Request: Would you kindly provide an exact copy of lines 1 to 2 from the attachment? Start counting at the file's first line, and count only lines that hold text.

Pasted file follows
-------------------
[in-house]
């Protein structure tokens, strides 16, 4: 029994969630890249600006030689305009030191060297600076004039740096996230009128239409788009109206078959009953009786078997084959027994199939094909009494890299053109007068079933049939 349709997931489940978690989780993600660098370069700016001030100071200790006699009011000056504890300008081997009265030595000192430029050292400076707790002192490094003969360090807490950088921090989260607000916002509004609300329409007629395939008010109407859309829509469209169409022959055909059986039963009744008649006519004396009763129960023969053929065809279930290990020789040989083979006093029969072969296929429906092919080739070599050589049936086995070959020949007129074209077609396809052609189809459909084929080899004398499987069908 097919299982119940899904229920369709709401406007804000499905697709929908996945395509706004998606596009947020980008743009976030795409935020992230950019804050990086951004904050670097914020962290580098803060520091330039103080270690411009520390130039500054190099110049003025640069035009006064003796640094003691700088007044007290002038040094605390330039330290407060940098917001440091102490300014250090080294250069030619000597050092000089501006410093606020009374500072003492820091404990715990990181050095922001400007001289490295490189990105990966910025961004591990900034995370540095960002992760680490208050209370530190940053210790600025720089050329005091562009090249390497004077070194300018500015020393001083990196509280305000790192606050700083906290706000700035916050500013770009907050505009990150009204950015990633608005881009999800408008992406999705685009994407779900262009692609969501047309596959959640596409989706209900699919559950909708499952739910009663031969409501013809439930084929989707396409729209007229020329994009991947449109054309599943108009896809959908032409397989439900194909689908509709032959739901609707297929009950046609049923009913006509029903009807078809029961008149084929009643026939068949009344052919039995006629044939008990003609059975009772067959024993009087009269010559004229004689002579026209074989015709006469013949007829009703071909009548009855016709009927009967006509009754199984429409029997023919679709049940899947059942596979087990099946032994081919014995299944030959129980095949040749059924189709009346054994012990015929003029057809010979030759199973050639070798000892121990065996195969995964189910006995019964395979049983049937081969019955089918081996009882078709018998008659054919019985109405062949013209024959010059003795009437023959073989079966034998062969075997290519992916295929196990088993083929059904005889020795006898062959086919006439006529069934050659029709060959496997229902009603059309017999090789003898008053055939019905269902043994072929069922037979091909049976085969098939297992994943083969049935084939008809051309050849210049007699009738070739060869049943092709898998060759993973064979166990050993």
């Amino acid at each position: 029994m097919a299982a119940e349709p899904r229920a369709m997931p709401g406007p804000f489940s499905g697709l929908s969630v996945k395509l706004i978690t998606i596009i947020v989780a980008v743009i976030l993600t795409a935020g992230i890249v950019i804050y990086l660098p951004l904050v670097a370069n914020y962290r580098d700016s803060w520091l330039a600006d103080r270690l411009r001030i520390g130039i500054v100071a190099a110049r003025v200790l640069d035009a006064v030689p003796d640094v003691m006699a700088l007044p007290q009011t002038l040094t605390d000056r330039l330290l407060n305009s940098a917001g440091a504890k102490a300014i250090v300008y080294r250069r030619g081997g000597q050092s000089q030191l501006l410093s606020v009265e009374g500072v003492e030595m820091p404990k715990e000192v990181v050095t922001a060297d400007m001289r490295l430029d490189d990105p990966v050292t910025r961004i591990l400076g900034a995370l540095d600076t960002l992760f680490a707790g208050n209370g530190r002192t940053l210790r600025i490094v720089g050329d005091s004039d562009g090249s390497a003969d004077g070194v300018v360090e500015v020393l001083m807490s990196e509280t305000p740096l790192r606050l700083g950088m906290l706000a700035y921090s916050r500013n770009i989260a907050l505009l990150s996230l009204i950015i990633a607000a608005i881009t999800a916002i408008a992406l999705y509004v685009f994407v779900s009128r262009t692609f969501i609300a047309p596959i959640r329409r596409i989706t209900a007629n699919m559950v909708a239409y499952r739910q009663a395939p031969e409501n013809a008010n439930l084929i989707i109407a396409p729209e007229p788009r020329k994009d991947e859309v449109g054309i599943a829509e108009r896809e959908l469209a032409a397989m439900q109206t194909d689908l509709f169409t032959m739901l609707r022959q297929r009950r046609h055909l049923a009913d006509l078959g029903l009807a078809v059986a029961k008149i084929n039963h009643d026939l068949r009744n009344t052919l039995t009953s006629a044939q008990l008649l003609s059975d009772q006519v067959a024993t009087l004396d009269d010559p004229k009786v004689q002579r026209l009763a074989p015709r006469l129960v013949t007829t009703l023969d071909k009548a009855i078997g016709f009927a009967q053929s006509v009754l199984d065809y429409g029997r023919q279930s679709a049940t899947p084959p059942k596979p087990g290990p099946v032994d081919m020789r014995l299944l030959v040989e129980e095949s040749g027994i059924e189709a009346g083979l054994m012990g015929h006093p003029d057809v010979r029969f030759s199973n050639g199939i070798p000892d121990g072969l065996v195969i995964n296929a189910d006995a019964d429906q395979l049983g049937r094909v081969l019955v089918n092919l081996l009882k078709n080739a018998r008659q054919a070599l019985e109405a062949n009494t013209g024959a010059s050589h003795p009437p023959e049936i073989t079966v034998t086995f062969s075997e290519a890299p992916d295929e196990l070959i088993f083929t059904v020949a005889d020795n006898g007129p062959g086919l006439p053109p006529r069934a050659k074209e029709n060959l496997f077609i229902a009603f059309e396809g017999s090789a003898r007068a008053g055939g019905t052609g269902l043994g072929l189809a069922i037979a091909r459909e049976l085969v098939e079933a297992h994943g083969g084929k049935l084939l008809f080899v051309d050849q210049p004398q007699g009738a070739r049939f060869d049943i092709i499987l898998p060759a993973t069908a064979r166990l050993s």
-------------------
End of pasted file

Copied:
[in-house]
């Protein structure tokens, strides 16, 4: 029994969630890249600006030689305009030191060297600076004039740096996230009128239409788009109206078959009953009786078997084959027994199939094909009494890299053109007068079933049939 349709997931489940978690989780993600660098370069700016001030100071200790006699009011000056504890300008081997009265030595000192430029050292400076707790002192490094003969360090807490950088921090989260607000916002509004609300329409007629395939008010109407859309829509469209169409022959055909059986039963009744008649006519004396009763129960023969053929065809279930290990020789040989083979006093029969072969296929429906092919080739070599050589049936086995070959020949007129074209077609396809052609189809459909084929080899004398499987069908 097919299982119940899904229920369709709401406007804000499905697709929908996945395509706004998606596009947020980008743009976030795409935020992230950019804050990086951004904050670097914020962290580098803060520091330039103080270690411009520390130039500054190099110049003025640069035009006064003796640094003691700088007044007290002038040094605390330039330290407060940098917001440091102490300014250090080294250069030619000597050092000089501006410093606020009374500072003492820091404990715990990181050095922001400007001289490295490189990105990966910025961004591990900034995370540095960002992760680490208050209370530190940053210790600025720089050329005091562009090249390497004077070194300018500015020393001083990196509280305000790192606050700083906290706000700035916050500013770009907050505009990150009204950015990633608005881009999800408008992406999705685009994407779900262009692609969501047309596959959640596409989706209900699919559950909708499952739910009663031969409501013809439930084929989707396409729209007229020329994009991947449109054309599943108009896809959908032409397989439900194909689908509709032959739901609707297929009950046609049923009913006509029903009807078809029961008149084929009643026939068949009344052919039995006629044939008990003609059975009772067959024993009087009269010559004229004689002579026209074989015709006469013949007829009703071909009548009855016709009927009967006509009754199984429409029997023919679709049940899947059942596979087990099946032994081919014995299944030959129980095949040749059924189709009346054994012990015929003029057809010979030759199973050639070798000892121990065996195969995964189910006995019964395979049983049937081969019955089918081996009882078709018998008659054919019985109405062949013209024959010059003795009437023959073989079966034998062969075997290519992916295929196990088993083929059904005889020795006898062959086919006439006529069934050659029709060959496997229902009603059309017999090789003898008053055939019905269902043994072929069922037979091909049976085969098939297992994943083969049935084939008809051309050849210049007699009738070739060869049943092709898998060759993973064979166990050993």